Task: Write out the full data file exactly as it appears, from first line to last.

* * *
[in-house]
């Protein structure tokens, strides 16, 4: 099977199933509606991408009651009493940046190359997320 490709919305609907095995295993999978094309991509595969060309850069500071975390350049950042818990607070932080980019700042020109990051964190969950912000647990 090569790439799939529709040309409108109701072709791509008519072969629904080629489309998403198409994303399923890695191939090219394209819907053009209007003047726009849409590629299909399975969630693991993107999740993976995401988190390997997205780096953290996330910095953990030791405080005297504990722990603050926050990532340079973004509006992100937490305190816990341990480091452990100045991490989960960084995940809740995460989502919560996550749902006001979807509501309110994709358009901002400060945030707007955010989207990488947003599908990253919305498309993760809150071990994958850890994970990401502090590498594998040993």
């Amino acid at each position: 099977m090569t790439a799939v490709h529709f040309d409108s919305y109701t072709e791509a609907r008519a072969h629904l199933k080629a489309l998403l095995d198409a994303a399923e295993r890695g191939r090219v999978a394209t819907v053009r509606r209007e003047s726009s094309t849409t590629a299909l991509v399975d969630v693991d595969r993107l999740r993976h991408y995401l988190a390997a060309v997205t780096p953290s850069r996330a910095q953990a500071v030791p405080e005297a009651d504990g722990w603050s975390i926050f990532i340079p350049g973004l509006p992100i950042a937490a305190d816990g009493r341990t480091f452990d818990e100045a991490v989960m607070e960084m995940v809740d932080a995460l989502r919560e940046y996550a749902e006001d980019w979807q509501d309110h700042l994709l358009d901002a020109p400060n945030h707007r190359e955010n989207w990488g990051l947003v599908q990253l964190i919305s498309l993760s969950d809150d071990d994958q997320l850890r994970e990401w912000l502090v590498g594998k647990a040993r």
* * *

[in-house]
């Protein structure tokens, strides 16, 4: 099977199933509606991408009651009493940046190359997320 490709919305609907095995295993999978094309991509595969060309850069500071975390350049950042818990607070932080980019700042020109990051964190969950912000647990 090569790439799939529709040309409108109701072709791509008519072969629904080629489309998403198409994303399923890695191939090219394209819907053009209007003047726009849409590629299909399975969630693991993107999740993976995401988190390997997205780096953290996330910095953990030791405080005297504990722990603050926050990532340079973004509006992100937490305190816990341990480091452990100045991490989960960084995940809740995460989502919560996550749902006001979807509501309110994709358009901002400060945030707007955010989207990488947003599908990253919305498309993760809150071990994958850890994970990401502090590498594998040993």
């Amino acid at each position: 099977m090569t790439a799939v490709h529709f040309d409108s919305y109701t072709e791509a609907r008519a072969h629904l199933k080629a489309l998403l095995d198409a994303a399923e295993r890695g191939r090219v999978a394209t819907v053009r509606r209007e003047s726009s094309t849409t590629a299909l991509v399975d969630v693991d595969r993107l999740r993976h991408y995401l988190a390997a060309v997205t780096p953290s850069r996330a910095q953990a500071v030791p405080e005297a009651d504990g722990w603050s975390i926050f990532i340079p350049g973004l509006p992100i950042a937490a305190d816990g009493r341990t480091f452990d818990e100045a991490v989960m607070e960084m995940v809740d932080a995460l989502r919560e940046y996550a749902e006001d980019w979807q509501d309110h700042l994709l358009d901002a020109p400060n945030h707007r190359e955010n989207w990488g990051l947003v599908q990253l964190i919305s498309l993760s969950d809150d071990d994958q997320l850890r994970e990401w912000l502090v590498g594998k647990a040993r």